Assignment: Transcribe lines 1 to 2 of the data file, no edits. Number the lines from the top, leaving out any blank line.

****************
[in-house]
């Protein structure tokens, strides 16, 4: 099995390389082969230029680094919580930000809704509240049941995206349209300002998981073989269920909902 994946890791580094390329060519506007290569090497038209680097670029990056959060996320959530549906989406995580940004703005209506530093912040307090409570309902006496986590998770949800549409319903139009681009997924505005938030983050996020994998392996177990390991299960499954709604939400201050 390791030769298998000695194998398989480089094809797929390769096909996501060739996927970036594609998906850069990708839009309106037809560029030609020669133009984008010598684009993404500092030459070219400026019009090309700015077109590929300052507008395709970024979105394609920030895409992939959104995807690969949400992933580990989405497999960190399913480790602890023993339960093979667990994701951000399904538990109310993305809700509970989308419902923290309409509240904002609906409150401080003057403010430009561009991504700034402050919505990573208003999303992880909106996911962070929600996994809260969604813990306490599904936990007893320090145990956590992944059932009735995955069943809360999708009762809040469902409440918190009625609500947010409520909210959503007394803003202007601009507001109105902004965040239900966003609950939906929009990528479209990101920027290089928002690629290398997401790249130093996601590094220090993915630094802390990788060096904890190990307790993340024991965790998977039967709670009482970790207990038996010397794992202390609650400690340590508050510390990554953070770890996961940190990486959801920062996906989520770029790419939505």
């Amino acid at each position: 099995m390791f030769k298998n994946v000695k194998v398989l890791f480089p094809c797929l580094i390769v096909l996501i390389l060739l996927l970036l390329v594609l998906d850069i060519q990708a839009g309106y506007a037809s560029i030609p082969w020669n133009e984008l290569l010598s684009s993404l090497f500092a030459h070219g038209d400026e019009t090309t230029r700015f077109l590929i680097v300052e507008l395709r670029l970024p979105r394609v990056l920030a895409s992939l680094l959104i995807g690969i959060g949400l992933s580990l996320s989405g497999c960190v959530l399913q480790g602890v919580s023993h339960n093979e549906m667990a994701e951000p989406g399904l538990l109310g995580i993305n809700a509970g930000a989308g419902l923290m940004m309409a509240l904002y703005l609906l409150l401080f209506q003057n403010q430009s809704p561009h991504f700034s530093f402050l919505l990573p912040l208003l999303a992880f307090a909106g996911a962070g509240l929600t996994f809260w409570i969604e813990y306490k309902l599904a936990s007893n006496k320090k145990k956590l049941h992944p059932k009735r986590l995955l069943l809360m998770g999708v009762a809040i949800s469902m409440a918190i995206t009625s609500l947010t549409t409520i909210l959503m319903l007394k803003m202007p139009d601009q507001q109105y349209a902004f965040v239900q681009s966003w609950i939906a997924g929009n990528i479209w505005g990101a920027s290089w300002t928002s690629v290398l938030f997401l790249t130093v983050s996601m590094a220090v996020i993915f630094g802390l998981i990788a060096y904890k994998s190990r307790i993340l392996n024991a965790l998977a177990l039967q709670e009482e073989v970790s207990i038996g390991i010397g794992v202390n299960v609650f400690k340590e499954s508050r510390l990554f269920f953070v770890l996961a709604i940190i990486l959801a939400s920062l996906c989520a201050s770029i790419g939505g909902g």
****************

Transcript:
[in-house]
């Protein structure tokens, strides 16, 4: 099995390389082969230029680094919580930000809704509240049941995206349209300002998981073989269920909902 994946890791580094390329060519506007290569090497038209680097670029990056959060996320959530549906989406995580940004703005209506530093912040307090409570309902006496986590998770949800549409319903139009681009997924505005938030983050996020994998392996177990390991299960499954709604939400201050 390791030769298998000695194998398989480089094809797929390769096909996501060739996927970036594609998906850069990708839009309106037809560029030609020669133009984008010598684009993404500092030459070219400026019009090309700015077109590929300052507008395709970024979105394609920030895409992939959104995807690969949400992933580990989405497999960190399913480790602890023993339960093979667990994701951000399904538990109310993305809700509970989308419902923290309409509240904002609906409150401080003057403010430009561009991504700034402050919505990573208003999303992880909106996911962070929600996994809260969604813990306490599904936990007893320090145990956590992944059932009735995955069943809360999708009762809040469902409440918190009625609500947010409520909210959503007394803003202007601009507001109105902004965040239900966003609950939906929009990528479209990101920027290089928002690629290398997401790249130093996601590094220090993915630094802390990788060096904890190990307790993340024991965790998977039967709670009482970790207990038996010397794992202390609650400690340590508050510390990554953070770890996961940190990486959801920062996906989520770029790419939505």